I do not think that word means what you think it means. In the context of taxes, it's not a meaningless epithet; the sales tax is not progressive, it is flat.

      • by tjstork (137384) <todd.bandrowsky@gm a i l.com> on Wednesday August 27, 2008 @09:02AM (#24764659) Homepage Journal

        I do not think that word means what you think it means. In the context of taxes, it's not a meaningless epithet; the sales tax is not progressive, it is flat

        Actually the sales tax is regressive.. but that's another story. I was really thinking more about how income taxes tend to be shifted to the rich. What happens now is that, because the taxes are stacked so much on the wealthy, the revenue stream for the government is wildly unstable.

        The thing is, about Republican politics, is that, they haven't honestly told the whole story about how taxation is supposed to work. Really, to get the lowest overall rate, everyone has to pay -some- taxes. But what's happened over the years is that this has been translated into the idea of tax cuts and for the wealthy to get tax cuts, thus, the middle class has to get them, and right now, poor people aren't paying any taxes at all.

        If you really wanted to maximize both the size and the stability of the tax stream against all other goals - in other words, without being "nice about it", you should probably have a federal sales tax to tax the poor and criminal classes and enough of one to also be an effective tax increase on the middle class, and then lower the tax rates on the rich so that effectively, everyone is paying the same overall rate. That minimizes the risk to the tax collection portfolio.. oh christ, there I go using that "revenue" term that i just flamed about, by spreading it to the most people.

        Then, if taxes are too high for people, then you cut them, but you also have to decide what out of government you don't want. Realistically, at the federal level, this is going to mean BOTH a capping of the entitlements AND a cut to the size of the defense budget.

        In the face of that, when you look at the candidates, you can see that both are pretty much retarded. Obama wants to raise taxes on the rich and then tease with a middle class tax cut and take the poor off the roles altogether, completely destabalizing the payment stream. McCain wants to lock in Bush's taxes, which is ok, but he also needs to think about a national sales tax, to hit the poor with. Both sides need to chop spending. In Obama's case, that means saying by by to his big social programs, and in McCain's case, it means that the army shouldn't get Future Combat System and the Navy might need just build more normal ships, and the air force might need to choose one kind of fighter rather than two.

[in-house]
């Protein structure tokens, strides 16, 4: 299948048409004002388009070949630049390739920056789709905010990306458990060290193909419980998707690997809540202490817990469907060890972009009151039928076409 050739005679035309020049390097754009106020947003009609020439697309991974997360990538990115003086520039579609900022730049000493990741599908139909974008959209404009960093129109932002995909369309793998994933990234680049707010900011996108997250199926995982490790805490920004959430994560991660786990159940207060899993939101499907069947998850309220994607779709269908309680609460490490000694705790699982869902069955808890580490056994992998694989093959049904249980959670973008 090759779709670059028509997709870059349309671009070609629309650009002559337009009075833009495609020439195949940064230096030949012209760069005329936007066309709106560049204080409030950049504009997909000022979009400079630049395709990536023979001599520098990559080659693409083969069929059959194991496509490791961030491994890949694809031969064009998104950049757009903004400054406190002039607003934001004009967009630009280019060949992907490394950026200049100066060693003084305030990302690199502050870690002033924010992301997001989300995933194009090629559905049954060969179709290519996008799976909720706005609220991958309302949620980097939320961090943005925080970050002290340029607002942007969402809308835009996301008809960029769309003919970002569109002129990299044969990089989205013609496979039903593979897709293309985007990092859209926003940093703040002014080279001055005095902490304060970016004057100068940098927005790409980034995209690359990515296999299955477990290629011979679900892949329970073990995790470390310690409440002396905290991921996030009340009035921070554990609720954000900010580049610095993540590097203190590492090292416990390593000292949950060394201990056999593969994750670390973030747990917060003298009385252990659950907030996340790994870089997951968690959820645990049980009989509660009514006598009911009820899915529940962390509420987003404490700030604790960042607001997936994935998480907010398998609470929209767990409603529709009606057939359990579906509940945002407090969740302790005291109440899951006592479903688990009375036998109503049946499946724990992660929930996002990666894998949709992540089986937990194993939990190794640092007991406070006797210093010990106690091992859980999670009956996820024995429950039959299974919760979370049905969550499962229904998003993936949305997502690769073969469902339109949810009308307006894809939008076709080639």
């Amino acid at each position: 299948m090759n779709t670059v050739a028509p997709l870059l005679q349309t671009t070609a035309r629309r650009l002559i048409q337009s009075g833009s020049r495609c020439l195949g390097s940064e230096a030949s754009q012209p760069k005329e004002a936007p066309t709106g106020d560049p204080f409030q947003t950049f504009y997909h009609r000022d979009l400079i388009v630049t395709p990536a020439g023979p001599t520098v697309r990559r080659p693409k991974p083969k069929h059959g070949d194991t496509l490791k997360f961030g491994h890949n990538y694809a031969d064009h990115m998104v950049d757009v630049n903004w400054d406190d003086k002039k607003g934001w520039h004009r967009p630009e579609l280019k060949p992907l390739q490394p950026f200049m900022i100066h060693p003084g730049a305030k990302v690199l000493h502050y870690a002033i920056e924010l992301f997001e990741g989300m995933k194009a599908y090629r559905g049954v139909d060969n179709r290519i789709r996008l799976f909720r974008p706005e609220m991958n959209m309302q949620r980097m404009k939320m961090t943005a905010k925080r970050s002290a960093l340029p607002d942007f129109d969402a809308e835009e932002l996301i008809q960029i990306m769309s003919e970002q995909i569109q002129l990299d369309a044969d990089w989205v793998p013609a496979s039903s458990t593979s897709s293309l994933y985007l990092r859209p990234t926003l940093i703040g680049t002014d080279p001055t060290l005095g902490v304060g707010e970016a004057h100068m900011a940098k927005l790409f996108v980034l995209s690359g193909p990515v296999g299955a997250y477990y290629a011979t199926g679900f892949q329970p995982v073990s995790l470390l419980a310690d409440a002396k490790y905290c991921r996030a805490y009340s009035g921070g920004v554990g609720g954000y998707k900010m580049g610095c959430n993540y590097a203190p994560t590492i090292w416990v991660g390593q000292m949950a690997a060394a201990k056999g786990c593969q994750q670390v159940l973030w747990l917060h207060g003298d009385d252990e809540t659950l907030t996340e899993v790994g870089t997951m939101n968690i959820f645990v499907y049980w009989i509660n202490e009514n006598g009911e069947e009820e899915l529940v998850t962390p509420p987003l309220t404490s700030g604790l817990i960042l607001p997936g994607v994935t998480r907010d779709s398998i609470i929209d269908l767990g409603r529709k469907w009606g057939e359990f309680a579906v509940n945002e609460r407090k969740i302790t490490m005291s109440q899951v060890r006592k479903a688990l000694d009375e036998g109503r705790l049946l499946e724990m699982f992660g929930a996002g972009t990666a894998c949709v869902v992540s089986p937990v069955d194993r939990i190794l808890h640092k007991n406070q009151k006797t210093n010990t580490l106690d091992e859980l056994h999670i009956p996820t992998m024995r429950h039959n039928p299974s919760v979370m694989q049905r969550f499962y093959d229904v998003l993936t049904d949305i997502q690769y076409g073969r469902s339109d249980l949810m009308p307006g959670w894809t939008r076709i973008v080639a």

• Re: (Score:3, Interesting)

      by Rie Beam (632299)

      Everything I know about taxes and city management, I learned from Sim City.

      For instance, once a city reaches a certain population, with enough private sector businesses, industrial and commercial, you can safely drop taxes. The burden on everyone is lessened because, despite the increased cost of running such a large city, you can still collect more than enough money between the large population and business base while continuously reducing the rate overall.

      This calls for an example.

      Let's say I have a city

    • Re: (Score:3, Interesting)

      by darkmeridian (119044)

      The economy did not fall on its ass because of progressive taxation. What happened was that the hot shots on Wall Street were engaging in a ridiculous business enterprise and the deregulation that conservatives fawn over stopped anyone from catching it on time. Progressive taxation had nothing to do with anything.

      Moreover, your rant against taxes is retarded. Conservative neo-cons in the Bush Administration went for a little trip in Iraq that cost three trillion dollars. Now we have a budget deficit of $500

    • Re: (Score:3, Informative)